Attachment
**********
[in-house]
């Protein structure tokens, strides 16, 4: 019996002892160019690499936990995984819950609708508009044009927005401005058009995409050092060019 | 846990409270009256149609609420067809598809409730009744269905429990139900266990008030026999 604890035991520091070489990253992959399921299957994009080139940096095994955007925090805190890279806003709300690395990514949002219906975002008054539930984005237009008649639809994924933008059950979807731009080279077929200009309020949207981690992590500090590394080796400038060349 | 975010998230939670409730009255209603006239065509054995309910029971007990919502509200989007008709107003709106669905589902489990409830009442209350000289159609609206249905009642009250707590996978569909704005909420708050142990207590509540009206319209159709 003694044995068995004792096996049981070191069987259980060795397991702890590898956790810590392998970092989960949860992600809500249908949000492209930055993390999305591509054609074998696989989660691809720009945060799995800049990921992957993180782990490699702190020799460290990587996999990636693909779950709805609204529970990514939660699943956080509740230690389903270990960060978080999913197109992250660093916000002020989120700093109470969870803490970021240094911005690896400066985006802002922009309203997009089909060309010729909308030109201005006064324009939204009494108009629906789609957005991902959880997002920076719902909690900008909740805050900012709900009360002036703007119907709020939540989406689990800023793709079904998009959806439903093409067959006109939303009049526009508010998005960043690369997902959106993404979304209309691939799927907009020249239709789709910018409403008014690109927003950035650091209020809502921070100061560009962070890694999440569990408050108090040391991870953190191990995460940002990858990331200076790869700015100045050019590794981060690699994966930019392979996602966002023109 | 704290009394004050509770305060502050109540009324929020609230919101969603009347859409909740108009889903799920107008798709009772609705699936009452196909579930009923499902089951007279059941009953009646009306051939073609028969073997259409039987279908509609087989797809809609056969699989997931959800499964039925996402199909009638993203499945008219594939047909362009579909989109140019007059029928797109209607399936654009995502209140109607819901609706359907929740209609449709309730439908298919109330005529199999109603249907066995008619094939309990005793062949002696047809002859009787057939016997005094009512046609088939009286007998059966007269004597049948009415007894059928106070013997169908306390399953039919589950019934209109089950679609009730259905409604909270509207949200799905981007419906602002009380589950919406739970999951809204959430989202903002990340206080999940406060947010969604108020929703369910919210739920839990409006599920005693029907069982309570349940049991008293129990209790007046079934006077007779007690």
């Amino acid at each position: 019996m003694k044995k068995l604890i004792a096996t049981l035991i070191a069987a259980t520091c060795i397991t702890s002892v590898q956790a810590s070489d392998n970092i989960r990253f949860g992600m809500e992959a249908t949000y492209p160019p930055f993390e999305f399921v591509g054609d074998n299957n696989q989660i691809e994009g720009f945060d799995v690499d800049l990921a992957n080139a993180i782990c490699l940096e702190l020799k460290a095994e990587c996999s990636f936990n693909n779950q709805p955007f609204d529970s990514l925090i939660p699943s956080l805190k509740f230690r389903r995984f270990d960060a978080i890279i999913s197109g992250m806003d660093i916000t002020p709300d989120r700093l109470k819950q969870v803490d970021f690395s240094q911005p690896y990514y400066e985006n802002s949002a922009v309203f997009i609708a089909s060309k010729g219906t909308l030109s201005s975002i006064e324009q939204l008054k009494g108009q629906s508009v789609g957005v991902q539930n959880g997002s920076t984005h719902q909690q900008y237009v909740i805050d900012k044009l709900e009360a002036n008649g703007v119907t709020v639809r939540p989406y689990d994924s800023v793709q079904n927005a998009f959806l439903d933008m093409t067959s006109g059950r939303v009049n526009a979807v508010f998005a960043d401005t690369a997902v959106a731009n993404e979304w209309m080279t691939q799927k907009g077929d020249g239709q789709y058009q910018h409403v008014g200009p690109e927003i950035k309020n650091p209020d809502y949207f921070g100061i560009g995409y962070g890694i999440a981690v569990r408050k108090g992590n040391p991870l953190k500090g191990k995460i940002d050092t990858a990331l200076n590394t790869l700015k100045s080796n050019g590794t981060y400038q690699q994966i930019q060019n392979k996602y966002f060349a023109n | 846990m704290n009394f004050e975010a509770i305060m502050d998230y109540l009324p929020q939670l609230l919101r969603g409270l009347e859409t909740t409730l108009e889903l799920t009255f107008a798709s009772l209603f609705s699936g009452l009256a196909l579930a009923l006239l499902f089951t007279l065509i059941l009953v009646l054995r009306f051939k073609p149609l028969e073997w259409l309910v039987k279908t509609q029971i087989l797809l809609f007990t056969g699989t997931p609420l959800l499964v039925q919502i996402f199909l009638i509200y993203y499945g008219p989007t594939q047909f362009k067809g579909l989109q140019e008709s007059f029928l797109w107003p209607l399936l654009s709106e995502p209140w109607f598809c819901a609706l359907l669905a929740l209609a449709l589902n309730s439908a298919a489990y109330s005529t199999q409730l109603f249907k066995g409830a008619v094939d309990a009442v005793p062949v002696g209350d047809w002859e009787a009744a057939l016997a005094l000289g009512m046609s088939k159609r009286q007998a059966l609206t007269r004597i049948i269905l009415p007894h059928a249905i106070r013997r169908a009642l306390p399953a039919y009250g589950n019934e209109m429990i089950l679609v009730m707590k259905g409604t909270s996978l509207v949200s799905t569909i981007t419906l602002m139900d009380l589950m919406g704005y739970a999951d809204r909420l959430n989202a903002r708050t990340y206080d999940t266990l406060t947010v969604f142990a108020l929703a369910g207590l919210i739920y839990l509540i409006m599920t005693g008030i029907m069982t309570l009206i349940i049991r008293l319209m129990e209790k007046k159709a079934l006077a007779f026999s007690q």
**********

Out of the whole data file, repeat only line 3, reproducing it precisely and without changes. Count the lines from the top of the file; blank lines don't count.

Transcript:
């Amino acid at each position: 019996m003694k044995k068995l604890i004792a096996t049981l035991i070191a069987a259980t520091c060795i397991t702890s002892v590898q956790a810590s070489d392998n970092i989960r990253f949860g992600m809500e992959a249908t949000y492209p160019p930055f993390e999305f399921v591509g054609d074998n299957n696989q989660i691809e994009g720009f945060d799995v690499d800049l990921a992957n080139a993180i782990c490699l940096e702190l020799k460290a095994e990587c996999s990636f936990n693909n779950q709805p955007f609204d529970s990514l925090i939660p699943s956080l805190k509740f230690r389903r995984f270990d960060a978080i890279i999913s197109g992250m806003d660093i916000t002020p709300d989120r700093l109470k819950q969870v803490d970021f690395s240094q911005p690896y990514y400066e985006n802002s949002a922009v309203f997009i609708a089909s060309k010729g219906t909308l030109s201005s975002i006064e324009q939204l008054k009494g108009q629906s508009v789609g957005v991902q539930n959880g997002s920076t984005h719902q909690q900008y237009v909740i805050d900012k044009l709900e009360a002036n008649g703007v119907t709020v639809r939540p989406y689990d994924s800023v793709q079904n927005a998009f959806l439903d933008m093409t067959s006109g059950r939303v009049n526009a979807v508010f998005a960043d401005t690369a997902v959106a731009n993404e979304w209309m080279t691939q799927k907009g077929d020249g239709q789709y058009q910018h409403v008014g200009p690109e927003i950035k309020n650091p209020d809502y949207f921070g100061i560009g995409y962070g890694i999440a981690v569990r408050k108090g992590n040391p991870l953190k500090g191990k995460i940002d050092t990858a990331l200076n590394t790869l700015k100045s080796n050019g590794t981060y400038q690699q994966i930019q060019n392979k996602y966002f060349a023109n | 846990m704290n009394f004050e975010a509770i305060m502050d998230y109540l009324p929020q939670l609230l919101r969603g409270l009347e859409t909740t409730l108009e889903l799920t009255f107008a798709s009772l209603f609705s699936g009452l009256a196909l579930a009923l006239l499902f089951t007279l065509i059941l009953v009646l054995r009306f051939k073609p149609l028969e073997w259409l309910v039987k279908t509609q029971i087989l797809l809609f007990t056969g699989t997931p609420l959800l499964v039925q919502i996402f199909l009638i509200y993203y499945g008219p989007t594939q047909f362009k067809g579909l989109q140019e008709s007059f029928l797109w107003p209607l399936l654009s709106e995502p209140w109607f598809c819901a609706l359907l669905a929740l209609a449709l589902n309730s439908a298919a489990y109330s005529t199999q409730l109603f249907k066995g409830a008619v094939d309990a009442v005793p062949v002696g209350d047809w002859e009787a009744a057939l016997a005094l000289g009512m046609s088939k159609r009286q007998a059966l609206t007269r004597i049948i269905l009415p007894h059928a249905i106070r013997r169908a009642l306390p399953a039919y009250g589950n019934e209109m429990i089950l679609v009730m707590k259905g409604t909270s996978l509207v949200s799905t569909i981007t419906l602002m139900d009380l589950m919406g704005y739970a999951d809204r909420l959430n989202a903002r708050t990340y206080d999940t266990l406060t947010v969604f142990a108020l929703a369910g207590l919210i739920y839990l509540i409006m599920t005693g008030i029907m069982t309570l009206i349940i049991r008293l319209m129990e209790k007046k159709a079934l006077a007779f026999s007690q």